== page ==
"When You Go to London" was first published in 1926, under the title A London Year. When it was released in the US the next year, it was given a new introduction and title. From what I can tell, this is the first of H.V. Morton's books (apart from one small travel guide) that was written *as* a book, instead of as a collection of essays that first appeared in newspapers. As such, I found it more satisfying when read cover-to-cover than his earlier titles, which -- made up as they were of individual essays -- were too disjointed for long-term reading although great for random picking-up and enjoying in short bursts.
This book is written for, and dedicated to, "all those knowing Americans who prefer London to Paris." The conceit of the book is that you have arrived in London at the start of the year, "with nothing to do and with enough money to do anything." You will, he continues, "wander in a haphazard way through twelve months gathering impressions of scenes and ceremonies, places and people, When you feel like it you will follow the crowd; when the mood takes you you will slip off alone to watch Cynthia [your nonspecific wife/girlfriend/travel companion] swaying against a punt pole somewhere on the Thames."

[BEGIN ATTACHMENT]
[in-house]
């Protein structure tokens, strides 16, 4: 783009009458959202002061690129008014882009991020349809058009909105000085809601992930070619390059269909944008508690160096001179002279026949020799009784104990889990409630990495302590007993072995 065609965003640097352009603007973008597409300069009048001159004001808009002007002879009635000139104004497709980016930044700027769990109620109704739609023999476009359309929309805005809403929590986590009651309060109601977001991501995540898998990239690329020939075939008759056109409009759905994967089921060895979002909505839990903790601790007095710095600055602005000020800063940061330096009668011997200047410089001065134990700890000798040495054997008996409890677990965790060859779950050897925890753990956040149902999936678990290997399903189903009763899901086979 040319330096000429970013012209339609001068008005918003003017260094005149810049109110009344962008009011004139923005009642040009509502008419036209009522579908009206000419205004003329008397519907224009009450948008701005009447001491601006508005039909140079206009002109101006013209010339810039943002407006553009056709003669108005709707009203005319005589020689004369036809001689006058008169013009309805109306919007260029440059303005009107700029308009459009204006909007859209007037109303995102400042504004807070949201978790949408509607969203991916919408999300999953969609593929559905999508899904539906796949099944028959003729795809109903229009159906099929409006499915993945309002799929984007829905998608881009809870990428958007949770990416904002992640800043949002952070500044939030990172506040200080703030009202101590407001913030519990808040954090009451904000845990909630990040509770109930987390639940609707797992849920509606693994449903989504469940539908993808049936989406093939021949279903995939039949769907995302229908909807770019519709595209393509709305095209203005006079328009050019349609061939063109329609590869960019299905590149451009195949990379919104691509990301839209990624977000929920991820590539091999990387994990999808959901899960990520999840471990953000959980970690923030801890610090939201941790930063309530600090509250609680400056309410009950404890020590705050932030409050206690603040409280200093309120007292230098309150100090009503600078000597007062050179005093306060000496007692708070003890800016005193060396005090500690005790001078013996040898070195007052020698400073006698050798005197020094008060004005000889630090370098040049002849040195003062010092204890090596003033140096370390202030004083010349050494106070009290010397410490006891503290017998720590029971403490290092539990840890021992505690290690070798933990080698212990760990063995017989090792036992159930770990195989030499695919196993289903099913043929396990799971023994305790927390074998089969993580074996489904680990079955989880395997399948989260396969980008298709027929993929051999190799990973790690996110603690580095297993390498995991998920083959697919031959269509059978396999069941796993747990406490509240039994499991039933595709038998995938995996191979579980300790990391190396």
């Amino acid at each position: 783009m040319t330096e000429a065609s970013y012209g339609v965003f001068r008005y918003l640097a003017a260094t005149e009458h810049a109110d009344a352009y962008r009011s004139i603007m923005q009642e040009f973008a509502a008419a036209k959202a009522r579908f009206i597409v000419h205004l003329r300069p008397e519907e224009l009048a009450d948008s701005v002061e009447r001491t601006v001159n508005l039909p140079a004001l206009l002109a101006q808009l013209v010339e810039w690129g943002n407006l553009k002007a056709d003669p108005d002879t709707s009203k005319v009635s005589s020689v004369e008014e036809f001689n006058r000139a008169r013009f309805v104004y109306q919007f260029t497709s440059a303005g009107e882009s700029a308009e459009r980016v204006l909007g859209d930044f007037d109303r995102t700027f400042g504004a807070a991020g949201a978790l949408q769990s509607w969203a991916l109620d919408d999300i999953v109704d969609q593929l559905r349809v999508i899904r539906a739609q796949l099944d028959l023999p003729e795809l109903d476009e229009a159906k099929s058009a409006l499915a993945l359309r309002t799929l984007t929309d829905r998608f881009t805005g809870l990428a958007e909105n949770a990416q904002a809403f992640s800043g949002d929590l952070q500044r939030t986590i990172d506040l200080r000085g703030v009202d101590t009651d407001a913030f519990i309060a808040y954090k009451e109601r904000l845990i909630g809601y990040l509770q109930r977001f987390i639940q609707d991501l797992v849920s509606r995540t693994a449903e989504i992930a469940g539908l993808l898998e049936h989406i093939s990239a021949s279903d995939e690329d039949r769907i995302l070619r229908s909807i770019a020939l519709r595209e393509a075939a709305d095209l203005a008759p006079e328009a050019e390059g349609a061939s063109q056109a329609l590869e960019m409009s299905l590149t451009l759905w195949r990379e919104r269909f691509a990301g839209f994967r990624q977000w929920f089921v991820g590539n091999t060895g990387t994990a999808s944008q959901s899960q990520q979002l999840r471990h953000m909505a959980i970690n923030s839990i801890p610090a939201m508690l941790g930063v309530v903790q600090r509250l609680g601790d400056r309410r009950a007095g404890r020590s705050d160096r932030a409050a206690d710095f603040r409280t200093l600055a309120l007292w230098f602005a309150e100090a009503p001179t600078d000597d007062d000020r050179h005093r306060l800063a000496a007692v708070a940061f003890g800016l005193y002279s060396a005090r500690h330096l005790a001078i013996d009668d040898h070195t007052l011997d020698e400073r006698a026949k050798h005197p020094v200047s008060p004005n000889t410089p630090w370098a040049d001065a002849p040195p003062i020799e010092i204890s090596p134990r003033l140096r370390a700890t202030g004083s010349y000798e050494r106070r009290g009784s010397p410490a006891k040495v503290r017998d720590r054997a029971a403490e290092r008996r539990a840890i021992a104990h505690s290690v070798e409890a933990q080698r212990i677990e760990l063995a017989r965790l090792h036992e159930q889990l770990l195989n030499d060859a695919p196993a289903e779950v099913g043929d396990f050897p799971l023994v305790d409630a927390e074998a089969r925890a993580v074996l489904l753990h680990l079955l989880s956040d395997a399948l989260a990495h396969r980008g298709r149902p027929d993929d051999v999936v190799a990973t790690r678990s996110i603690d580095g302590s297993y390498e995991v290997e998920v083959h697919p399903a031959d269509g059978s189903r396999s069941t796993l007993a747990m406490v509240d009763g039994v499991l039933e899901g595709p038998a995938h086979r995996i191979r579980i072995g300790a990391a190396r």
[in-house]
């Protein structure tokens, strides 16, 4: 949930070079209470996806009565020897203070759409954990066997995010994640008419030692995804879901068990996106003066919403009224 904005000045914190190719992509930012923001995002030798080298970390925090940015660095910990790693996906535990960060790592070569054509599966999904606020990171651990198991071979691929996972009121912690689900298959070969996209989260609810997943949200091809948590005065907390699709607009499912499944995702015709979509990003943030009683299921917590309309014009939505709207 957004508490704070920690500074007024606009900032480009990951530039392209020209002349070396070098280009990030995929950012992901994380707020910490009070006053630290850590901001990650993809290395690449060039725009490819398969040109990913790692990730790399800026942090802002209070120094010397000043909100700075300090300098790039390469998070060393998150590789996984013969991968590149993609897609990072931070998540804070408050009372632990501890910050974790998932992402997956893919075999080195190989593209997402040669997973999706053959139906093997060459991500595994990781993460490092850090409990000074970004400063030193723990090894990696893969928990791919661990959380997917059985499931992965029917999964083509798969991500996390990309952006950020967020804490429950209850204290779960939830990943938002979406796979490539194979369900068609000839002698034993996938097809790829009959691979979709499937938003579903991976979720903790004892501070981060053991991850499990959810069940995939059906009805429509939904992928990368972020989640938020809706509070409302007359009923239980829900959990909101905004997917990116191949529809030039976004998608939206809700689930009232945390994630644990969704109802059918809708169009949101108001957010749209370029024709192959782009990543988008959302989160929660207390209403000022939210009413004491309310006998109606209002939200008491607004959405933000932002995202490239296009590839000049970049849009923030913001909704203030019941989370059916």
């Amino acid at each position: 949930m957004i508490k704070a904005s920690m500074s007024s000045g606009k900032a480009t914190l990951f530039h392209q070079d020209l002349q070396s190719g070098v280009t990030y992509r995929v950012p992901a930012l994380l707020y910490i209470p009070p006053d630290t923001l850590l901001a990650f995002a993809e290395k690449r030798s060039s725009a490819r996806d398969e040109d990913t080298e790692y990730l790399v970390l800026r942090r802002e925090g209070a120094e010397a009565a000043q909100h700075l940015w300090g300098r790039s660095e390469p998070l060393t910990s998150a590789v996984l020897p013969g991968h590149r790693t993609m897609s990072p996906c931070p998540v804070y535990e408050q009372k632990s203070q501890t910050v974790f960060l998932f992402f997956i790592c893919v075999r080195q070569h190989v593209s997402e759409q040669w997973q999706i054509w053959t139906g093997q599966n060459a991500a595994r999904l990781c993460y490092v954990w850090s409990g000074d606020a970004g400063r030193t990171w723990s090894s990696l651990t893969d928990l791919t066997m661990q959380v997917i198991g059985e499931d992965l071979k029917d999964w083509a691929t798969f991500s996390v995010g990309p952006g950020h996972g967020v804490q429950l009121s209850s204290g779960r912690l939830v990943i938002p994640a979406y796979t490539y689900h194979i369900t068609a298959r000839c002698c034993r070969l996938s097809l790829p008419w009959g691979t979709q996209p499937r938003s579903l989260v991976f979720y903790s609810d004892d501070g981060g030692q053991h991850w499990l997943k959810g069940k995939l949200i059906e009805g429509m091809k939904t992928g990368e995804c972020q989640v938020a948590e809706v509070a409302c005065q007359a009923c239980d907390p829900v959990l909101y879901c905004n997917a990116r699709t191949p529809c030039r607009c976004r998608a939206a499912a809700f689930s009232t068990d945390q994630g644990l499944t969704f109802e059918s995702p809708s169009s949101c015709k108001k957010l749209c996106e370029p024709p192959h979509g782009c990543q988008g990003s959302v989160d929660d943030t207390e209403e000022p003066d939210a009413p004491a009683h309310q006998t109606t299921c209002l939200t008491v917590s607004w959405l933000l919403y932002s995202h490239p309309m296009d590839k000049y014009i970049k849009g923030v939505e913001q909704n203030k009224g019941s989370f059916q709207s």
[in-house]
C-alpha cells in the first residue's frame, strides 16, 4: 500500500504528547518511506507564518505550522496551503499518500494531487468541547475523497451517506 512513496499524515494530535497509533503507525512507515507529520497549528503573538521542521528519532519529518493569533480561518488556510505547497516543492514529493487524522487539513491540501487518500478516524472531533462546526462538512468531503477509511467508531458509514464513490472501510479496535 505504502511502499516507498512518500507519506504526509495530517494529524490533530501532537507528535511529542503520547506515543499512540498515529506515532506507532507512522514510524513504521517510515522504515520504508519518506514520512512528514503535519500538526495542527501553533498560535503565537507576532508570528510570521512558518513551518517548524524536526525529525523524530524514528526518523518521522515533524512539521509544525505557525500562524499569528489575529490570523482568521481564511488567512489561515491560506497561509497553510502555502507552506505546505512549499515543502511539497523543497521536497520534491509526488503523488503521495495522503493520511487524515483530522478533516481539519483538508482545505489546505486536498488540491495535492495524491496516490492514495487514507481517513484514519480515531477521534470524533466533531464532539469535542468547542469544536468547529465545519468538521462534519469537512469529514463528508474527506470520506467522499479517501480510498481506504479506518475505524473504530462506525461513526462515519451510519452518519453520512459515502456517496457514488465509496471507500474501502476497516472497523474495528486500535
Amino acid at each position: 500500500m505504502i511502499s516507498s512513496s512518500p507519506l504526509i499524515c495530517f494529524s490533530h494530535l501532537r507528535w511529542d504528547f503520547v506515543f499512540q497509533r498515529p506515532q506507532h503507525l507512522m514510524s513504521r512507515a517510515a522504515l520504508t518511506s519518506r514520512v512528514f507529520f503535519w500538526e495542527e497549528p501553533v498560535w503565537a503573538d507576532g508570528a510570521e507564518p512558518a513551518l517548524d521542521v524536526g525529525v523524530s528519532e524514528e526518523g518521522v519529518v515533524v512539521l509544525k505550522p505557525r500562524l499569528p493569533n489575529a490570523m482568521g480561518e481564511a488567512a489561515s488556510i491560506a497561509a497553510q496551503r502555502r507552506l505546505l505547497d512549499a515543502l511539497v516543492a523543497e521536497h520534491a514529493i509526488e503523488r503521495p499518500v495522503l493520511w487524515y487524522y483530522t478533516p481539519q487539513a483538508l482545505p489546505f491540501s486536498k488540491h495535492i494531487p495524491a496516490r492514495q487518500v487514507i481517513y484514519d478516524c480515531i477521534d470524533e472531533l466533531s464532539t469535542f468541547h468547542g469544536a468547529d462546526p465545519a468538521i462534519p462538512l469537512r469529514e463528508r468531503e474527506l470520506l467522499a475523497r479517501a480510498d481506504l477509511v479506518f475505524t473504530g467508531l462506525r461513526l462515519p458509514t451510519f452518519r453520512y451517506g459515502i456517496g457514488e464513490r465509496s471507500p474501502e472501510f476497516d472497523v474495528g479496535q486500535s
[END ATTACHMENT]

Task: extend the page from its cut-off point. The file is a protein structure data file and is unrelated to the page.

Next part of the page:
Portraying a London more than 80 years past and with a major war and untold social changes in between it and us, there may not seem at first glance to be much contemporary value in Morton's guidance. And if you choose to read this merely as a period piece, that's fine because it's a well-written and entertaining one. But I think there's still a certain degree of relevance to it, and discovering Morton's perspective on events that you can still witness today can, I'd argue, give them a deeper and richer coloring. While this is not as good, I think, as his later and better-known "In Search of..." books, Morton even this early in his publishing life has a fine eye for historic and contemporary detail and an ability to combine the grand with the mundane. Fans of his work will probably want to add this to their shelves.